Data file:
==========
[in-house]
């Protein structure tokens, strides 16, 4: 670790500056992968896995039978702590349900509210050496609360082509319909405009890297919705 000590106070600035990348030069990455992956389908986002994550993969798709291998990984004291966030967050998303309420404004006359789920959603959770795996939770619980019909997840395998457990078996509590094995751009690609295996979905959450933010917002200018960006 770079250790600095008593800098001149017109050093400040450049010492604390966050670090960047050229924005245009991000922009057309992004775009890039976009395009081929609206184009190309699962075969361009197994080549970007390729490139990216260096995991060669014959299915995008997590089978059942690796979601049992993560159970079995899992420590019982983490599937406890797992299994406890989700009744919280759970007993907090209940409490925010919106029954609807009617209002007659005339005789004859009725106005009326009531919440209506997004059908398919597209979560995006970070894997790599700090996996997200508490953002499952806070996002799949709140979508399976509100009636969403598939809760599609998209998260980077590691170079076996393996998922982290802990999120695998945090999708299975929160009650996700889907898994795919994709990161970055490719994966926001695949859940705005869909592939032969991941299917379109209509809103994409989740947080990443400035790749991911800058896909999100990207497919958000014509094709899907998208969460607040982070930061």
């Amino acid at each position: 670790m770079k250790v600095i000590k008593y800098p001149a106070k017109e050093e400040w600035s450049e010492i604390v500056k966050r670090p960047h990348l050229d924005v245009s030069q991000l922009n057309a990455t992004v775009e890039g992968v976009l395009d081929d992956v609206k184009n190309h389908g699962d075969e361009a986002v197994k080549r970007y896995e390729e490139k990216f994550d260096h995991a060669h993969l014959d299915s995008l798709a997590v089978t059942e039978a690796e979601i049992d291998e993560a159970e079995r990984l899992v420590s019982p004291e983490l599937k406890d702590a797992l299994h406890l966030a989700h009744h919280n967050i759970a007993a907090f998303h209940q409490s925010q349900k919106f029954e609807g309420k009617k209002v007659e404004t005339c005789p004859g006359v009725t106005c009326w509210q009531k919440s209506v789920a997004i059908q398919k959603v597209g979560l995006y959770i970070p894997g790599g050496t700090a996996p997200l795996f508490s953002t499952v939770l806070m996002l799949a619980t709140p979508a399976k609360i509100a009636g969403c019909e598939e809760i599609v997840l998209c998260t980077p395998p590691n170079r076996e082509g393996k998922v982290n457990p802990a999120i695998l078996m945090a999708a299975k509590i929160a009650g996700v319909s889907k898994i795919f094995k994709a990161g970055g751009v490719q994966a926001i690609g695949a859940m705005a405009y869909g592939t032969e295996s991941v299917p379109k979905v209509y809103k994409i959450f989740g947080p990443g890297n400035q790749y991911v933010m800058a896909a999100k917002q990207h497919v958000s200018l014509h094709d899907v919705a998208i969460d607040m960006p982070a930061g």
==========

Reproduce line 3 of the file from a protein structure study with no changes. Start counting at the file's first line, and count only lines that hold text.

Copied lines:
């Amino acid at each position: 670790m770079k250790v600095i000590k008593y800098p001149a106070k017109e050093e400040w600035s450049e010492i604390v500056k966050r670090p960047h990348l050229d924005v245009s030069q991000l922009n057309a990455t992004v775009e890039g992968v976009l395009d081929d992956v609206k184009n190309h389908g699962d075969e361009a986002v197994k080549r970007y896995e390729e490139k990216f994550d260096h995991a060669h993969l014959d299915s995008l798709a997590v089978t059942e039978a690796e979601i049992d291998e993560a159970e079995r990984l899992v420590s019982p004291e983490l599937k406890d702590a797992l299994h406890l966030a989700h009744h919280n967050i759970a007993a907090f998303h209940q409490s925010q349900k919106f029954e609807g309420k009617k209002v007659e404004t005339c005789p004859g006359v009725t106005c009326w509210q009531k919440s209506v789920a997004i059908q398919k959603v597209g979560l995006y959770i970070p894997g790599g050496t700090a996996p997200l795996f508490s953002t499952v939770l806070m996002l799949a619980t709140p979508a399976k609360i509100a009636g969403c019909e598939e809760i599609v997840l998209c998260t980077p395998p590691n170079r076996e082509g393996k998922v982290n457990p802990a999120i695998l078996m945090a999708a299975k509590i929160a009650g996700v319909s889907k898994i795919f094995k994709a990161g970055g751009v490719q994966a926001i690609g695949a859940m705005a405009y869909g592939t032969e295996s991941v299917p379109k979905v209509y809103k994409i959450f989740g947080p990443g890297n400035q790749y991911v933010m800058a896909a999100k917002q990207h497919v958000s200018l014509h094709d899907v919705a998208i969460d607040m960006p982070a930061g």